40. 40. Proton pump inhibitors <ul><li>Omeprazole, Lansoprazole, Pantoprazole, Esomeprazole, Rabeprazole </li></ul><ul><li>Prodrugs activated in acidic secretory canaliculi </li></ul><ul><li>Inhibit gastric H + K + ATPase irreversibly </li></ul><ul><li>Decrease acid secretion by up to 95% for up to 48 hours </li></ul><ul><li>Use: Ulcers, GORD, Zollinger-Ellison Syndrome, reflux oesophagitis </li></ul><ul><li>Side effects </li></ul><ul><ul><li>Generally well tolerated </li></ul></ul><ul><ul><li>mc Gastrointestinal, headache, headache dizziness </li></ul></ul><ul><ul><li>Omeprazole – impotence, gynaecomastia </li></ul></ul><ul><ul><li>May increase risk of GI infections (reduced acidity) </li></ul></ul><ul><li>Note: pH > 6 necessary for platelet aggregation </li></ul><ul><li>Give high dose PPI in active GI bleed (eg Omeprazole 8mg/hr for 72 hrs) </li></ul>
    41. 41. H. pylori eradication <ul><li>Eradication increases ulcer healing </li></ul><ul><li>Reduces recurrence </li></ul><ul><li>MALT, Ca (can lead to resolution) </li></ul><ul><li>Triple therapy </li></ul><ul><li>For 7 (14) days twice daily eg </li></ul><ul><li>full dose PPI + </li></ul><ul><li>Amoxicillin + </li></ul><ul><li>Clarithromycin /Metronidazole </li></ul><ul><li>Effective in 80-85% </li></ul>
    42. 42. Other <ul><li>Antacids </li></ul><ul><ul><li>Mg and Al hydroxides </li></ul></ul><ul><ul><li>May chelate other drugs (avoid concomitant administration of other drugs) </li></ul></ul><ul><ul><li>Side effects: diarrhoea (Mg), constipation (Al) </li></ul></ul><ul><ul><li>Milk alkali syndrome (alkalosis, renal insufficiency, hypercalcemia) </li></ul></ul><ul><li>Sucralfate </li></ul><ul><ul><li>Forms sticky polymer in acidic environment </li></ul></ul><ul><ul><li>Inhibits hydrolysis of mucous proteins by pepsin </li></ul></ul><ul><ul><li>1 g bd to 1g qds </li></ul></ul><ul><ul><li>SE: constipation, aluminium absorption (avoid in severe renal impairment due to risk of encephalopathy) </li></ul></ul>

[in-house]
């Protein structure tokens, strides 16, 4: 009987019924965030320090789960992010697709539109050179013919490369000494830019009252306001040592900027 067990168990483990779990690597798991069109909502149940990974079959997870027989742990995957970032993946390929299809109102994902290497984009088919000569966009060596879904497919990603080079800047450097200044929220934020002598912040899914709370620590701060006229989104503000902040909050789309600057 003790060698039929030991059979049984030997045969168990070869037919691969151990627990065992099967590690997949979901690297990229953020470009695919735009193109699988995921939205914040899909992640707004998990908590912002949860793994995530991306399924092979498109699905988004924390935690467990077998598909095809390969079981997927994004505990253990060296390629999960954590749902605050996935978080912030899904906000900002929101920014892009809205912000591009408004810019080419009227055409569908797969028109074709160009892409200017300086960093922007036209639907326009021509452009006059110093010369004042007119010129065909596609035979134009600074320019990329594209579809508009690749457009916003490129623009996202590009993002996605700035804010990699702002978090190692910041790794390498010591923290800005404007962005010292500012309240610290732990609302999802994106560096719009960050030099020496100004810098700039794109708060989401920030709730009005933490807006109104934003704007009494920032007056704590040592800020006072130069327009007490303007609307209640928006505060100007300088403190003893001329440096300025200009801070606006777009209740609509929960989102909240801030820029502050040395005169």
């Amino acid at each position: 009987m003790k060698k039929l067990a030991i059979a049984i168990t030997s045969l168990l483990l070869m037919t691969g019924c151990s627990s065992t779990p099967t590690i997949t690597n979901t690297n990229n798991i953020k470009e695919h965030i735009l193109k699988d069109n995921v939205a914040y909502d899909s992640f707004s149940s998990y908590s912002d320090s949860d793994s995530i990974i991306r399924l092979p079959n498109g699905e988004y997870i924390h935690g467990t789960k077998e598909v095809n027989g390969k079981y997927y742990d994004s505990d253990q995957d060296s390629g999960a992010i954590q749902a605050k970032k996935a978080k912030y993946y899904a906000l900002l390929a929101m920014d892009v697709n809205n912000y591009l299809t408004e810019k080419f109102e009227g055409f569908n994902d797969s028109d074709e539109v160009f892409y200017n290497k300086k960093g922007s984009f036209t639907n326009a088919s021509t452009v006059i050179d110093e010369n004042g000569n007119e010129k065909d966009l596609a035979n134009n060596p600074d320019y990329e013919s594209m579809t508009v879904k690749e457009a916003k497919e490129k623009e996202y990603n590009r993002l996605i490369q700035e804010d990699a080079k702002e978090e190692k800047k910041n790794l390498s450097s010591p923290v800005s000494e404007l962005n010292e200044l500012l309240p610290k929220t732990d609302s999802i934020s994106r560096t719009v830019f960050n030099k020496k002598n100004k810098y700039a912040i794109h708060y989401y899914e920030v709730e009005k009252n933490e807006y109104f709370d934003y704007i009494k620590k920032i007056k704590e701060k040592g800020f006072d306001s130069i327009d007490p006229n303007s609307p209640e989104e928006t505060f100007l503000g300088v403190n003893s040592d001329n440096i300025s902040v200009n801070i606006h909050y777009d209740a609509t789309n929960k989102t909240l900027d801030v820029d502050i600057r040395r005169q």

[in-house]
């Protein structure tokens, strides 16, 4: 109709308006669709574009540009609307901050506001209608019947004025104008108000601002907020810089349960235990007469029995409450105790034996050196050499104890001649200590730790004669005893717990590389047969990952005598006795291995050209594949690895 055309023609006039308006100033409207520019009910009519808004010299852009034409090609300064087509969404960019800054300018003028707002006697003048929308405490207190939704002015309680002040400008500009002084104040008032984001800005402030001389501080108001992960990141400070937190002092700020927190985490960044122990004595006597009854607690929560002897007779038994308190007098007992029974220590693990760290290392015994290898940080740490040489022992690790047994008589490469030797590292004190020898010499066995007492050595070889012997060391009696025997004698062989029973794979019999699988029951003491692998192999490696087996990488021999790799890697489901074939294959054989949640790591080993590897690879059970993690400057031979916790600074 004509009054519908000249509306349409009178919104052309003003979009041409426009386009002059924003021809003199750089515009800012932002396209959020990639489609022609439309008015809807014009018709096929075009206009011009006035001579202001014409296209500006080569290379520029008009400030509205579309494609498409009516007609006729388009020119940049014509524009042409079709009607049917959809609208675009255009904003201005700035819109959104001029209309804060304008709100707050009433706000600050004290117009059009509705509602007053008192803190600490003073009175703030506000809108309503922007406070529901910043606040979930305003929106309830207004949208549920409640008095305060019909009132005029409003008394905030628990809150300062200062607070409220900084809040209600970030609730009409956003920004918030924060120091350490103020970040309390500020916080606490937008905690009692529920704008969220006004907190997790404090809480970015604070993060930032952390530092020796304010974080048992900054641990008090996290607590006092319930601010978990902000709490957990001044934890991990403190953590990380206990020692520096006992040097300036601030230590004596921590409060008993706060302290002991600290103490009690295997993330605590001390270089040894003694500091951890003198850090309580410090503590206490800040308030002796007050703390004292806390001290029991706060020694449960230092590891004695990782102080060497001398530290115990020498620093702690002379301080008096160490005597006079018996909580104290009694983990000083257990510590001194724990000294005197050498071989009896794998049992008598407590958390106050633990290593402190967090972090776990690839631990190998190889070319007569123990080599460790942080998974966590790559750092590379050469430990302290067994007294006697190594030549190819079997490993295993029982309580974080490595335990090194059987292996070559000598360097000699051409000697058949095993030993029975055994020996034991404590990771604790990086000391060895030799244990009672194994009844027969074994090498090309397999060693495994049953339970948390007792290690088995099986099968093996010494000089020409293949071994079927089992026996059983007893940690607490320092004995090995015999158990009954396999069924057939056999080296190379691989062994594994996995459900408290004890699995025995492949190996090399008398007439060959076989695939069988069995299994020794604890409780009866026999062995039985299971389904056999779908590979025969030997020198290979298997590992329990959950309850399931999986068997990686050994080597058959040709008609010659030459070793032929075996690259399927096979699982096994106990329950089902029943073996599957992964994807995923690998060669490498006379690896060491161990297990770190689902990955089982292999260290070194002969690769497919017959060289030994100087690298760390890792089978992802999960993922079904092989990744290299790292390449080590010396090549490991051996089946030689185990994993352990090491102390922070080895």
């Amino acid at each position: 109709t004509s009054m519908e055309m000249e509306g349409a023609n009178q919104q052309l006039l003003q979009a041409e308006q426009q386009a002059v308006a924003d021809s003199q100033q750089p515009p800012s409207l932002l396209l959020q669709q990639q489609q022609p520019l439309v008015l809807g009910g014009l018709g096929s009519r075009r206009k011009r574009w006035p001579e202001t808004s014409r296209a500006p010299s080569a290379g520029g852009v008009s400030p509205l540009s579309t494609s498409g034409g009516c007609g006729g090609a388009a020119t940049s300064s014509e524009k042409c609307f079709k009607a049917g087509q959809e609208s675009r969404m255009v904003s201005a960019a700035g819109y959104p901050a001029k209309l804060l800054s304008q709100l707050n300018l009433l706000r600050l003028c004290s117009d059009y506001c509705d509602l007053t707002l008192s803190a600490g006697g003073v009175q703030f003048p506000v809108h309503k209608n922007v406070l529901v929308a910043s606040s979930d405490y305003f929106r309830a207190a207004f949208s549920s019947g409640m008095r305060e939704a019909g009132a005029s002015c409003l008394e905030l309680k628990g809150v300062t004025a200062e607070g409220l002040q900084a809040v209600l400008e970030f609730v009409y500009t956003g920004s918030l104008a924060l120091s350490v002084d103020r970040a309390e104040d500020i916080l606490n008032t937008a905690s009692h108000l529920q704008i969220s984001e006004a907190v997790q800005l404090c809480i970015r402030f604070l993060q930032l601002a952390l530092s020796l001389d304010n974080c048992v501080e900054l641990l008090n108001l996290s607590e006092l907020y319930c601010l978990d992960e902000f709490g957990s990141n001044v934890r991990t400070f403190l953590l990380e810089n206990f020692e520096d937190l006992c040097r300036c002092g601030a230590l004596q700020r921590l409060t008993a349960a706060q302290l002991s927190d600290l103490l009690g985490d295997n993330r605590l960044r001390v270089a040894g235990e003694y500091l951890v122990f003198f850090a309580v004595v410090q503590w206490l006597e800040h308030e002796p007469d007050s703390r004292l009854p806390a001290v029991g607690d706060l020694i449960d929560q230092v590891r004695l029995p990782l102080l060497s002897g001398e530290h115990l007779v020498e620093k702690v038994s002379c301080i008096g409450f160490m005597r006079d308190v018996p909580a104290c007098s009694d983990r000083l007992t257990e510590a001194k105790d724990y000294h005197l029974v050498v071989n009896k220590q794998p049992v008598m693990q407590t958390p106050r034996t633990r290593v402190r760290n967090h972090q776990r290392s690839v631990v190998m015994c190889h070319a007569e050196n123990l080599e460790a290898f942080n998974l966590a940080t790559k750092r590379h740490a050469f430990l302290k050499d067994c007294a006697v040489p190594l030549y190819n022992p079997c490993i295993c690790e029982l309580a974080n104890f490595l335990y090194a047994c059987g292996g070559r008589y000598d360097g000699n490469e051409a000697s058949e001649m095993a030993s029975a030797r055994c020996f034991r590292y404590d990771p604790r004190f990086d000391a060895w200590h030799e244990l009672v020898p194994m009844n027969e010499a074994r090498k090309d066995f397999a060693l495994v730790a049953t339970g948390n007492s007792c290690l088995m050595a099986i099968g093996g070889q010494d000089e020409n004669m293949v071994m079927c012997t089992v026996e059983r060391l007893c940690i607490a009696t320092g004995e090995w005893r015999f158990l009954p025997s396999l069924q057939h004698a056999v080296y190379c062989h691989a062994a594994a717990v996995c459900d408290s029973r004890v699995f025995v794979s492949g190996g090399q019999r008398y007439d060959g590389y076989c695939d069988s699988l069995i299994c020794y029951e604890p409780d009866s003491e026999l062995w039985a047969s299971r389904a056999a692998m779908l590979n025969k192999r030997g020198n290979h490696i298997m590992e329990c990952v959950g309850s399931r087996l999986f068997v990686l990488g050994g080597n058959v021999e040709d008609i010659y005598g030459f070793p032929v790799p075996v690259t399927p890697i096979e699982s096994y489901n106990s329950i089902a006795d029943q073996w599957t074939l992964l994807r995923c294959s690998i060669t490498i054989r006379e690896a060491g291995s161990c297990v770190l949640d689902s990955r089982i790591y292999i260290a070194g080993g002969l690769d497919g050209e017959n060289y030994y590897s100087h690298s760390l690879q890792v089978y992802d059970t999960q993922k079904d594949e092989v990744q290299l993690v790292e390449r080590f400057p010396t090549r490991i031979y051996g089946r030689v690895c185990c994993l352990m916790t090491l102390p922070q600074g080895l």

43. 43. Misoprostol <ul><li>PGE1 analogue </li></ul><ul><li>Stimulates Gi pathway ( ↓cAMP and ↓gastric acid) </li></ul><ul><li>↑ blood flow and ↑ mucus and bicarbonate secretion </li></ul><ul><li>Use: prevention of NSAID induced injury </li></ul><ul><li>Side effects : diarrhoea, pain, cramps (30%) </li></ul><ul><ul><ul><li>Can cause exacerbation of IBD </li></ul></ul></ul><ul><li>Contraindication: pregnancy, caution in women of childbearing age </li></ul><ul><li> can induce labour! </li></ul>
    44. 44. Nonvariceal Upper GI Bleed <ul><li>Resuscitate (iv access, fluids, catheter, transfusion) </li></ul><ul><li>Bloods (cross match, FBC, U & E, clotting) </li></ul><ul><li>Drugs </li></ul><ul><ul><li>Acid suppressing drugs (stabilize clot) </li></ul></ul><ul><ul><li>Somatostatin – reduces acid secretion and splanchnic blood flow </li></ul></ul><ul><ul><li>Antifibrinolytic drugs – tranexamic acid reduces need for surgery </li></ul></ul><ul><ul><li>and mortality </li></ul></ul><ul><li>+/- transfuse </li></ul><ul><li>Endoscopy: cause of bleeding, haemostasis (injection, clips, banding...), can usually wait until next day </li></ul>
    45. 45. GORD <ul><li>Definition </li></ul><ul><li>Abnormal reflux of gastric contents into oesophagus </li></ul><ul><li>± mucosal damage </li></ul><ul><li>Prevalence </li></ul><ul><li>> 50% of population > once a year </li></ul><ul><li>50% of patients have erosive oesophagitis </li></ul><ul><li>Pathophysiology </li></ul><ul><li>Antireflux barrier (sphincter…) </li></ul><ul><li>Acid, pepsin, trypsin, bile acids, hiatus hernia </li></ul>
    46. 46. Symptoms <ul><li>Heartburn </li></ul><ul><li>Belching </li></ul><ul><li>Asthma, cough </li></ul><ul><li>Hoarseness, sore throat, globus </li></ul><ul><li>Alarm features </li></ul><ul><li>GI bleeding </li></ul><ul><li>Unintentional weight loss </li></ul><ul><li>Progressive dysphagia </li></ul><ul><li>Odynophagia </li></ul><ul><li>Persistent vomiting </li></ul><ul><li>Iron deficiency anaemia </li></ul><ul><li>Mass/ suspicious barium meal </li></ul>
    47. 47. Precipitants <ul><li>Food (fatty food, alcohol, caffeine) </li></ul><ul><li>Smoking </li></ul><ul><li>Obesity </li></ul><ul><li>Medication </li></ul><ul><ul><li>calcium antagonists, nitrates, theophyllines, NSAIDs, corticosteroids </li></ul></ul><ul><li>Pregnancy </li></ul><ul><li>Usually chronic relapsing course </li></ul>
    48. 48. Diagnosis <ul><li>Symptoms </li></ul><ul><li>Empirical therapy </li></ul><ul><li>Endoscopy </li></ul><ul><ul><li>Failure of response to therapy </li></ul></ul><ul><ul><li>Alarm features </li></ul></ul><ul><ul><li>Barrett’s </li></ul></ul><ul><li>24-hour pH monitoring </li></ul><ul><ul><li>pH < 4 </li></ul></ul><ul><ul><li>Limited sensitivity </li></ul></ul>
    49. 49. Complications <ul><li>Oesophagitis </li></ul><ul><li>Strictures, ulcers </li></ul><ul><li>Barrett ' s </li></ul>
    50. 50. Barrett ' s <ul><ul><li>Intestinal columnar metaplasia </li></ul></ul><ul><ul><li>Malignant potential </li></ul></ul><ul><ul><li>Needs surveillance </li></ul></ul>